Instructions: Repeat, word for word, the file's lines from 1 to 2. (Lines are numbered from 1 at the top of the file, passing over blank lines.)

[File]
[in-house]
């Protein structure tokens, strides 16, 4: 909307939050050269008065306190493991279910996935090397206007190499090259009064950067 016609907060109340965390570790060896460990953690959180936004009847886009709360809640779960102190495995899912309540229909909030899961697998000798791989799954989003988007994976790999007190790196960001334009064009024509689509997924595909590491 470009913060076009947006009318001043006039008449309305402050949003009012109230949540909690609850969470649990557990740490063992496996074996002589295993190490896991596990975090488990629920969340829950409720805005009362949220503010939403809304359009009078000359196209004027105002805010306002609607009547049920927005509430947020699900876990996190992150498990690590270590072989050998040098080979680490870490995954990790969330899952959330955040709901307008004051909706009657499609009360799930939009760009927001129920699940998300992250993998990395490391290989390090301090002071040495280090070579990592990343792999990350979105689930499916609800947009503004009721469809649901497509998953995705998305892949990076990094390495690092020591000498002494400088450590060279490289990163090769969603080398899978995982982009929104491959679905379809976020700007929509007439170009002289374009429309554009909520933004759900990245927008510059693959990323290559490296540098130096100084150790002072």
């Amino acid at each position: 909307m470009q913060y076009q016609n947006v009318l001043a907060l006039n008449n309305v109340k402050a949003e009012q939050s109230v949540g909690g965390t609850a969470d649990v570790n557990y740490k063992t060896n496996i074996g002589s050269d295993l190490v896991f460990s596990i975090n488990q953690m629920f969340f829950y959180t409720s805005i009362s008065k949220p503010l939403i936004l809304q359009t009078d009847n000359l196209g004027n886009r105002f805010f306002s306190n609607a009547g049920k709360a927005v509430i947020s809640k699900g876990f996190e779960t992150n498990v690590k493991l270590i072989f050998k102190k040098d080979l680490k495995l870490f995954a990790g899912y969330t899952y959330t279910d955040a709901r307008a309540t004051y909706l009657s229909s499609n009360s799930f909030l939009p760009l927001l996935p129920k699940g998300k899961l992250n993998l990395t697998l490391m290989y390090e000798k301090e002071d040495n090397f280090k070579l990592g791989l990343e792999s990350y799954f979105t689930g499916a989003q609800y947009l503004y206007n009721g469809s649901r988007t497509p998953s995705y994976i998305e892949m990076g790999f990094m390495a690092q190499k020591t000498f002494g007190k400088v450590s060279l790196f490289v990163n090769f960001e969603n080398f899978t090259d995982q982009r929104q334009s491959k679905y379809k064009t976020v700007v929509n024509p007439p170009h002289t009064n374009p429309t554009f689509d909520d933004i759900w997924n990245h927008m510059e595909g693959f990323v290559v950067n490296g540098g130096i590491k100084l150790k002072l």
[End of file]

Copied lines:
[in-house]
């Protein structure tokens, strides 16, 4: 909307939050050269008065306190493991279910996935090397206007190499090259009064950067 016609907060109340965390570790060896460990953690959180936004009847886009709360809640779960102190495995899912309540229909909030899961697998000798791989799954989003988007994976790999007190790196960001334009064009024509689509997924595909590491 470009913060076009947006009318001043006039008449309305402050949003009012109230949540909690609850969470649990557990740490063992496996074996002589295993190490896991596990975090488990629920969340829950409720805005009362949220503010939403809304359009009078000359196209004027105002805010306002609607009547049920927005509430947020699900876990996190992150498990690590270590072989050998040098080979680490870490995954990790969330899952959330955040709901307008004051909706009657499609009360799930939009760009927001129920699940998300992250993998990395490391290989390090301090002071040495280090070579990592990343792999990350979105689930499916609800947009503004009721469809649901497509998953995705998305892949990076990094390495690092020591000498002494400088450590060279490289990163090769969603080398899978995982982009929104491959679905379809976020700007929509007439170009002289374009429309554009909520933004759900990245927008510059693959990323290559490296540098130096100084150790002072």